The victorious allies made a bold decision not to keep the territories they captured for their own benefit, but rather set up independent countries, ruled by their native/indigenous populations. In 1919 at the Paris Peace Conference, it was agreed that Palestine would be created as a reconstitution of the Jewish commonwealth. Support for this agreement was signed by Emir Feisal I who represented the Arabs at the Peace conference. An Arab country in Palestine was not considered, because the territory was not considered Arab.
It was also understood that if all these lands were turned over to their indigenous populations, there would be chaos and civil war. As a result, a “big brother” system for setting up countries was adopted. This was called the Mandates system. The Mandates system was incorporated as International law as Article 22 of the Covenant of the League of Nations (later reaffirmed as law under Article 80 of the U.N. Charter).
In April 1920 at the San Remo Peace Conference, three Middle East Mandates were adopted that created four countries: The Mandate for Syria, which created Syria and Lebanon as two separate countries, The Mandate for Mesopotamia which created Iraq, and the Mandate for Palestine, which created a Jewish country that would eventually change its name to the State of Israel.
These four countries were all created under international law as Mandated countries on April 24, 1920, even though the boundaries that had been discussed in detail not been officially mapped.
The boundaries were officially mapped in accordance with the San Remo Resolution and the three Mandates in December 1920 as the Franco-British Boundary Convention. According to those borders, all Judea and Samaria, all Jerusalem, all the Gaza Strip, and well yes, all of what would later be called Trans-Jordan were part of the Jewish State. Each of the Mandates contained an Article prohibiting the ceding/partitioning of territory (see Article 5 of the Mandate for Palestine).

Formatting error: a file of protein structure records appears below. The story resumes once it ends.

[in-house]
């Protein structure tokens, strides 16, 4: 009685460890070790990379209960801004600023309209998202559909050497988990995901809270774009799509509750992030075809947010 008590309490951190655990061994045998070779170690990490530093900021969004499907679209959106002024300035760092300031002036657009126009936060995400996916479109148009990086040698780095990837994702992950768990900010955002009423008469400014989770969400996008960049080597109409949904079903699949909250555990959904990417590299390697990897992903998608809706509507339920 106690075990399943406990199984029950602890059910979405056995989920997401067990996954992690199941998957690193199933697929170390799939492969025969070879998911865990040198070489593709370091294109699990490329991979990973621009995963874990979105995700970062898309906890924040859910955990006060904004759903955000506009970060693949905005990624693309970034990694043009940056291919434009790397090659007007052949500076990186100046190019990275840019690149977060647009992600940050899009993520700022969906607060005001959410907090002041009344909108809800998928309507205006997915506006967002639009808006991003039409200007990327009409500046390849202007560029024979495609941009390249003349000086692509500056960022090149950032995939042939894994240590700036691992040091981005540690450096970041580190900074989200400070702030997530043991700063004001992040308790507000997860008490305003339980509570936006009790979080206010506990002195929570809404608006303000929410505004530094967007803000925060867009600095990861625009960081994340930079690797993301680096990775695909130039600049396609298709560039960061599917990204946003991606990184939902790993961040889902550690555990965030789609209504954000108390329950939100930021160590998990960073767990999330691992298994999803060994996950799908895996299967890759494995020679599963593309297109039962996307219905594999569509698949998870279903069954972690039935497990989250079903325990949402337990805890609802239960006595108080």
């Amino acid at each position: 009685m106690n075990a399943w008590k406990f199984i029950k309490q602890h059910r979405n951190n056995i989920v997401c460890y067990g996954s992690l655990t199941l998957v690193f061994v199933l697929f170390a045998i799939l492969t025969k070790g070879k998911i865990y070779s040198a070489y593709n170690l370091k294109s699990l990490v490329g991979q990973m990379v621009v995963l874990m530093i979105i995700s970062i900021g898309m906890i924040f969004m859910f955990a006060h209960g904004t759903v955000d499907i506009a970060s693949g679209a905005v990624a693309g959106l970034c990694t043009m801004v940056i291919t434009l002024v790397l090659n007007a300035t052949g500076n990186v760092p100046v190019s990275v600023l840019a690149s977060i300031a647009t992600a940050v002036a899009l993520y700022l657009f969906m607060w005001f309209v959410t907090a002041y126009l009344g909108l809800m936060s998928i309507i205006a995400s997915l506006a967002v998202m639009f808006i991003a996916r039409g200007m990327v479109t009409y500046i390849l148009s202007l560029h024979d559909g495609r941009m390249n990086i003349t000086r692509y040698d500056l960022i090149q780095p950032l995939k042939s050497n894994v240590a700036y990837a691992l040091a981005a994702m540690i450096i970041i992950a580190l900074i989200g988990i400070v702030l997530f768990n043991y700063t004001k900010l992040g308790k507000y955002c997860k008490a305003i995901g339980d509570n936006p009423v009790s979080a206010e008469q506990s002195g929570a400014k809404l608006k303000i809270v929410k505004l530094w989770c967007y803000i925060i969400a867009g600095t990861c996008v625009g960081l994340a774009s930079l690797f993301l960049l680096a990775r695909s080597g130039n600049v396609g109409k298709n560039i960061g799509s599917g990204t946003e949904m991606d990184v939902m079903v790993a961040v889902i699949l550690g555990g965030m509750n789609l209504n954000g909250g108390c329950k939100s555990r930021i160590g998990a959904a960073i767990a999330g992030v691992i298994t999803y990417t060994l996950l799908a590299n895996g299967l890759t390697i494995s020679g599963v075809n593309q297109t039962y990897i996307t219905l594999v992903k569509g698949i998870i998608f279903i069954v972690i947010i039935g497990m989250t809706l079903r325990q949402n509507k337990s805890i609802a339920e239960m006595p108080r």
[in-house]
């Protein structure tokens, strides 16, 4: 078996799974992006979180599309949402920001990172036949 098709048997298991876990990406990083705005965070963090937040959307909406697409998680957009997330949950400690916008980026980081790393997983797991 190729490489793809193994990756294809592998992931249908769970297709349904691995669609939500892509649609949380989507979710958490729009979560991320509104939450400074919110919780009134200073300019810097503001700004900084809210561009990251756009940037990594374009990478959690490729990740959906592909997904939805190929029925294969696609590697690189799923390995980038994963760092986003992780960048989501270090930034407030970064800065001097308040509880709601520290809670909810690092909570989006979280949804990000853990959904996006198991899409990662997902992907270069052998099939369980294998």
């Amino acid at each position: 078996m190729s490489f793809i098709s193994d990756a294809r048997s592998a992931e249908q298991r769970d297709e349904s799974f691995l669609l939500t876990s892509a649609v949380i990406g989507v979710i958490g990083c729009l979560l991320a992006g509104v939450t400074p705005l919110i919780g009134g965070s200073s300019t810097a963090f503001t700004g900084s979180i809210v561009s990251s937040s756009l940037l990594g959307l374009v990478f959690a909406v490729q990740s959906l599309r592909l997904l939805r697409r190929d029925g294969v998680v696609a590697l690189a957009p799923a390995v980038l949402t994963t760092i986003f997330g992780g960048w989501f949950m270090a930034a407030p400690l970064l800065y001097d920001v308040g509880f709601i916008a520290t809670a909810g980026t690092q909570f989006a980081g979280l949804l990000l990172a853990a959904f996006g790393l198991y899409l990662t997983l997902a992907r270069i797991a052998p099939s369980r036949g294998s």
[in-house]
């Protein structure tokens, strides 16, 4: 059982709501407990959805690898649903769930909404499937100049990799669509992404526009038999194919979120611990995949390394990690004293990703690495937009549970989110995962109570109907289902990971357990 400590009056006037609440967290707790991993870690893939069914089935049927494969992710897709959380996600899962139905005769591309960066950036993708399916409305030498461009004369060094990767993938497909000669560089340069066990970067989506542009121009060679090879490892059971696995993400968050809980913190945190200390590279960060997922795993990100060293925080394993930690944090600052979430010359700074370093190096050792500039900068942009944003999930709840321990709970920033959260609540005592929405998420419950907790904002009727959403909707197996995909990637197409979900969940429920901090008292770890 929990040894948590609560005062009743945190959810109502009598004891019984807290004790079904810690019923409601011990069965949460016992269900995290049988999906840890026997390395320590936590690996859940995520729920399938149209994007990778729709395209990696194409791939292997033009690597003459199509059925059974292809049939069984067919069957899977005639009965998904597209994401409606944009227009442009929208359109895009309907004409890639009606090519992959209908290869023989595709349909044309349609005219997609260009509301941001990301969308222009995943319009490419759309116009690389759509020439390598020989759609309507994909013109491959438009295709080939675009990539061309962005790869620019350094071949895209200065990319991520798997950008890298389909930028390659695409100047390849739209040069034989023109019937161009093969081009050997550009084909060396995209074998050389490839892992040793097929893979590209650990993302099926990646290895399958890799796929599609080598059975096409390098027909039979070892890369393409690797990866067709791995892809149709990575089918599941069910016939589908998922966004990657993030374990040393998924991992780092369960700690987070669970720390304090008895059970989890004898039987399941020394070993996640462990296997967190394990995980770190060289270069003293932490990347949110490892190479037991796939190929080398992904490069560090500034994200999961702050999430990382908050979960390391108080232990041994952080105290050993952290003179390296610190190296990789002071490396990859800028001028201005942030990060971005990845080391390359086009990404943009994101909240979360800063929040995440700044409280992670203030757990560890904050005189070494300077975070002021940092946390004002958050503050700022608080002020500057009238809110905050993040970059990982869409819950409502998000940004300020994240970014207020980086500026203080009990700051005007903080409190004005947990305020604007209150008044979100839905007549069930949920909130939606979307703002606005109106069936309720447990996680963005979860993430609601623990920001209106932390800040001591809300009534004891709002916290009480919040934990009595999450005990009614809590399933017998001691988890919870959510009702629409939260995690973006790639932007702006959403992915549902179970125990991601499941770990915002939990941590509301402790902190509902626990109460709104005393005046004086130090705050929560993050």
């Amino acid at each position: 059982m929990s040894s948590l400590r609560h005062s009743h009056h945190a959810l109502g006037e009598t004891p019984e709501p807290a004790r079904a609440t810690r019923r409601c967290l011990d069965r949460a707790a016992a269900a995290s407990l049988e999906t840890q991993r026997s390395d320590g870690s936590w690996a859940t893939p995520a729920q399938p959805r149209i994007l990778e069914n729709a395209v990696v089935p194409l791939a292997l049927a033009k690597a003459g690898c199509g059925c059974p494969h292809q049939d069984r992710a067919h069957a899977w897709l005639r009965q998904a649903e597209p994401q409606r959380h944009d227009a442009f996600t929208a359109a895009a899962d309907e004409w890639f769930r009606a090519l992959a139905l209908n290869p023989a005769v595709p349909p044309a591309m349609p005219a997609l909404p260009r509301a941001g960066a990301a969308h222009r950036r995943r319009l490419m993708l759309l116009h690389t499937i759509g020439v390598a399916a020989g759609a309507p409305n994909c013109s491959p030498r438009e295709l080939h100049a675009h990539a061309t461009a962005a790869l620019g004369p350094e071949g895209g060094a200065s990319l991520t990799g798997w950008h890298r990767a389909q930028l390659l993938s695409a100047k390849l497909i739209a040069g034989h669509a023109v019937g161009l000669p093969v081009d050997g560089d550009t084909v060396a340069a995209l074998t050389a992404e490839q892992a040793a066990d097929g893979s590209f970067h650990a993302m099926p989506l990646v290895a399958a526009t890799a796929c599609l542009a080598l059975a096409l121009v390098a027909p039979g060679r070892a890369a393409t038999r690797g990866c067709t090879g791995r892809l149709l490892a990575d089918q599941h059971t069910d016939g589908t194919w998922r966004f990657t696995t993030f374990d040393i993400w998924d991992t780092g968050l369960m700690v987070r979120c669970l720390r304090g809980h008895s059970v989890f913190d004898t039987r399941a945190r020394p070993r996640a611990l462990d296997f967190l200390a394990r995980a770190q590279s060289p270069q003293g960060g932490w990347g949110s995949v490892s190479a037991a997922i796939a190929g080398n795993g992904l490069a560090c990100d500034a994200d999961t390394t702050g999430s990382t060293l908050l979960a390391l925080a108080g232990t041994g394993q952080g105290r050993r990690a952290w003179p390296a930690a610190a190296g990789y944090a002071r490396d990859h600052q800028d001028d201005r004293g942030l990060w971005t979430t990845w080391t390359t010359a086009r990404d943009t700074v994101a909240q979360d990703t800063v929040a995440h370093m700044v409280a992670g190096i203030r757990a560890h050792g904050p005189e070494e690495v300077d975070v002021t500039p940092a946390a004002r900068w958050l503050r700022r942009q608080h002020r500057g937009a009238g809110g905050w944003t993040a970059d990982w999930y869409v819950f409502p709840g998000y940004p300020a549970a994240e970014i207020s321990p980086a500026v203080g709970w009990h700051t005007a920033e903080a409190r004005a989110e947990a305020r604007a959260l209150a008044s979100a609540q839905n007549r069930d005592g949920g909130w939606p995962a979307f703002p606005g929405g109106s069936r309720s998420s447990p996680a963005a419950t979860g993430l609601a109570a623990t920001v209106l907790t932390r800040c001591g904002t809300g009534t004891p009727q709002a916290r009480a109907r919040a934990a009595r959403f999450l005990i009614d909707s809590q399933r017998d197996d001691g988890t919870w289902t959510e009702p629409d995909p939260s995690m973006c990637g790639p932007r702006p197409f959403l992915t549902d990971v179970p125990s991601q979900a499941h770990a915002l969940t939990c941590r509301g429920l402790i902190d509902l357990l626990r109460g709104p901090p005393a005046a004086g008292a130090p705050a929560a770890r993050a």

Therefore, under international law, these territories belong to the Jewish State. The right to these territories is based on the recognition of the to the historical connection of the Jewish people with Palestine and to the grounds for reconstituting their national home in that country.” In other words, the legal rights of the Jewish People to all Palestine was not a modern invention but based on the historical national rights of the Jewish People.
In November 1947, the U.N. General Assembly passed a resolution recommending the partition of Palestine into two separate states. This partition plan violated the Mandate for Palestine as well as Article 80 of the U.N. charter. The International Court of Justice at The Hague ruled in the case regarding South Africa’s attempt to annex Namibia that the Mandates are law, may not be violated, and the U.N. General Assembly may only make changes to Mandates as authorized in the Mandate documents (the General Assembly was given the authority to act in the capacity of the League of Nations Permanent Mandates Commission).
Furthermore, since the partition plan was a General Assembly resolution, it is not international law. The General Assembly does not make laws, create countries, or alter the Mandates. Only the Security Council can make legally binding resolutions.
When the British abandoned the Mandate for Palestine, the newly independent Jewish State was attacked by its Arab neighbors. When the dust settled, Trans Jordan had occupied half of Jerusalem as well as Judea and Samaria, and Egypt occupied the Gaza Strip.
An armistice agreement with Trans-Jordan was signed in 1949. According to this agreement (article 2), the armistice agreement did not affect any legal claims of the parties, therefore the cease fire lines were not considered a border. It specifically is stated that the agreement was strictly out of military consideration. That armistice line is what is referred to as the Green line or the pre-1967 borders.